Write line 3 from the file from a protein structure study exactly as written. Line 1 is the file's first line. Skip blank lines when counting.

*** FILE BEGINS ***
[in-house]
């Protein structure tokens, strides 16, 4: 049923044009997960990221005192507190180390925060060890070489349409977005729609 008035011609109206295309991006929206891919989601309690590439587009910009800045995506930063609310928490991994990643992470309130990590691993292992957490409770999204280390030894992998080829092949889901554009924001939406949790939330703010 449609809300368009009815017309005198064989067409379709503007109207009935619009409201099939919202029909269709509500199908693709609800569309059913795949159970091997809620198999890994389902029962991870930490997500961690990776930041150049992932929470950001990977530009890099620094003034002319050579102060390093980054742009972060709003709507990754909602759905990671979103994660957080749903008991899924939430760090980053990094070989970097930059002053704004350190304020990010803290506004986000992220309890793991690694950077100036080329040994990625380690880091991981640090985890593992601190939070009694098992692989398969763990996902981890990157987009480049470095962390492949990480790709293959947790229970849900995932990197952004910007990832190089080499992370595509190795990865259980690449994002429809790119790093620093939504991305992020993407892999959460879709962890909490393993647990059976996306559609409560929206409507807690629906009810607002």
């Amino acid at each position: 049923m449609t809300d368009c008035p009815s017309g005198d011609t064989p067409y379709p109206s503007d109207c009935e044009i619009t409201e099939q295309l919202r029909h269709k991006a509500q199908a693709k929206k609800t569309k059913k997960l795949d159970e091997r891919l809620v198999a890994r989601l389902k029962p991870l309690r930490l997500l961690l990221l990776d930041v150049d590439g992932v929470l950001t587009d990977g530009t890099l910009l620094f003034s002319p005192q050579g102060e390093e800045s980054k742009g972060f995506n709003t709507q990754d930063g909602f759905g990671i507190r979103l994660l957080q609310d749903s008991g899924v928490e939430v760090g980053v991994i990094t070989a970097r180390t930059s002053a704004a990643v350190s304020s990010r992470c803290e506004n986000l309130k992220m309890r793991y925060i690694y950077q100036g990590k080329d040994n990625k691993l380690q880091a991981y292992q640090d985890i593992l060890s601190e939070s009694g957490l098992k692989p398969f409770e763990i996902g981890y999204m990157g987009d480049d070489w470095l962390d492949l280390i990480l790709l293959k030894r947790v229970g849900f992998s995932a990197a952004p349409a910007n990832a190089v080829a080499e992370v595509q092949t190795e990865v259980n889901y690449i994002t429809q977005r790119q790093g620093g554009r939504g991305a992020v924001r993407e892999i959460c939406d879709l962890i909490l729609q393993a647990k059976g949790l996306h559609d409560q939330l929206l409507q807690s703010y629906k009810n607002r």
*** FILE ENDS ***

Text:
């Amino acid at each position: 049923m449609t809300d368009c008035p009815s017309g005198d011609t064989p067409y379709p109206s503007d109207c009935e044009i619009t409201e099939q295309l919202r029909h269709k991006a509500q199908a693709k929206k609800t569309k059913k997960l795949d159970e091997r891919l809620v198999a890994r989601l389902k029962p991870l309690r930490l997500l961690l990221l990776d930041v150049d590439g992932v929470l950001t587009d990977g530009t890099l910009l620094f003034s002319p005192q050579g102060e390093e800045s980054k742009g972060f995506n709003t709507q990754d930063g909602f759905g990671i507190r979103l994660l957080q609310d749903s008991g899924v928490e939430v760090g980053v991994i990094t070989a970097r180390t930059s002053a704004a990643v350190s304020s990010r992470c803290e506004n986000l309130k992220m309890r793991y925060i690694y950077q100036g990590k080329d040994n990625k691993l380690q880091a991981y292992q640090d985890i593992l060890s601190e939070s009694g957490l098992k692989p398969f409770e763990i996902g981890y999204m990157g987009d480049d070489w470095l962390d492949l280390i990480l790709l293959k030894r947790v229970g849900f992998s995932a990197a952004p349409a910007n990832a190089v080829a080499e992370v595509q092949t190795e990865v259980n889901y690449i994002t429809q977005r790119q790093g620093g554009r939504g991305a992020v924001r993407e892999i959460c939406d879709l962890i909490l729609q393993a647990k059976g949790l996306h559609d409560q939330l929206l409507q807690s703010y629906k009810n607002r």